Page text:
Often the extent of the damage to the heart during a myocardial infarction is too much for the body to repair effectively and there is permanent damage to the heart and an overall reduced quality of life for the victim. Heart attacks are usually the stepping stone for congestive heart failure and arrhythmias. 

Causes of Heart Disease

There are many causes of heart disease, some more common than others. As mentioned above, some heart conditions are genetic and unavoidable. Many, however, are caused by lifestyle choices. The most common causes of cardiovascular diseases are:

    • Excessive alcohol consumption: this varies per person, but the general rule is anything over 8-15 drinks per week or prolonged binge drinking is considered excessive [2].
    • Atherosclerosis: a disease that causes the arteries to collect fatty material, or plaque, on the inner walls.
    • Autoimmune disease: a condition that causes the immune system to mistakenly attack healthy cells.
    • Bacterial infections: caused by microorganisms invading healthy tissue.
    • Diabetes: a disease that is the result of too much sugar in the blood.
    • High blood pressure: this condition is the result of too much blood force against the artery walls.
    • High sodium diet: the American Heart Association recommends adults eat 1500 mg or less of sodium a day. The average American actually consumes around 3400 mg of sodium per day [3].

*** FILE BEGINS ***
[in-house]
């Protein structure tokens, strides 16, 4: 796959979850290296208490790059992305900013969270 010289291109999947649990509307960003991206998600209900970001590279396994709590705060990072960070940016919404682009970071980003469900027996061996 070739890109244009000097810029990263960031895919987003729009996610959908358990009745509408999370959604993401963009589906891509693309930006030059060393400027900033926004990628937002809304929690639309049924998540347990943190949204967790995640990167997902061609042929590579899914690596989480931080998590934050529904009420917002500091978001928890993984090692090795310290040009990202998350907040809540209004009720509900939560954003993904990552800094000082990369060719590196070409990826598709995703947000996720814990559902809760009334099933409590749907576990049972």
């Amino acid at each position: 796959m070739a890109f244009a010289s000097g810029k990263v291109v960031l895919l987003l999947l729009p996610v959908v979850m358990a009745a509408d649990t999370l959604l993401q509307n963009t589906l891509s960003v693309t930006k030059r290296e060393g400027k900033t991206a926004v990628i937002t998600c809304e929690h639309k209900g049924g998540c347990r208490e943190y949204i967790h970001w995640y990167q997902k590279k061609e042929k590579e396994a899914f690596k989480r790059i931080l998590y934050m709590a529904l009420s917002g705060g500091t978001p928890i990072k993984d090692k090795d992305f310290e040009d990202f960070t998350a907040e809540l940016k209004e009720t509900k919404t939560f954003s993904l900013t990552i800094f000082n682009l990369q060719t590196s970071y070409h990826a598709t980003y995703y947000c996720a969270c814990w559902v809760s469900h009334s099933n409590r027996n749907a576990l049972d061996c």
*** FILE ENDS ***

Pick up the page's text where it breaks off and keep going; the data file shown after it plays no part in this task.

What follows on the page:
• High trans fat diet: the American Heart Association recommends limiting the intake of trans fats completely, instead using monounsaturated or polyunsaturated fats for all food [4].
    • Metabolic syndrome: a cluster of conditions that includes high blood pressure, high blood sugar, excess body fat in the waist, and abnormal cholesterol levels.
    • Recreational drug use: ingesting these harmful substances may be associated with the deterioration of the cardiovascular system [5].
    • Sedentary lifestyle: this means little to no physical activity during a normal day.
    • Side-effect of medication: prescription drugs can help people manage their acute or chronic conditions, but often they come with risks.
    • Smoking: smoking raises the triglycerides in the blood and lowers the good cholesterol of the body. It also causes the blood to thicken and become more likely to clot, while also damaging the cells that line the blood vessels [6].
    • Stress: the connection between stress and heart disease is still under investigation, but because stress puts the body on constant high alert, often people turn to bad behaviors to try to reduce their stress. Whether this is increased alcohol consumption, cigarettes, drug use, or food, they can all lead to increased risk of heart disease.
    • Viral infections: while rare, it is possible for a virus to weaken the system enough for a heart condition to form.

Common Treatment Options

Many current treatment plans include dietary and lifestyle changes, like healthy eating and daily exercise. This is usually combined with a medication plan and sometimes means daily medication for life and a totally altered diet and lifestyle. It is important to make these changes while also working to reduce overall stress in order to keep the bad behavior triggers away. Some patients are learning more about CBD, though, and the effect it can have on their current treatment plan or how it can enhance what they already do on a daily basis. Many are interested in it as a more natural option to a treatment that will have to be maintained for years and years. Let’s take a look at what CBD can do for cardiovascular health. 

CBD and the Cardiovascular System

High Blood Pressure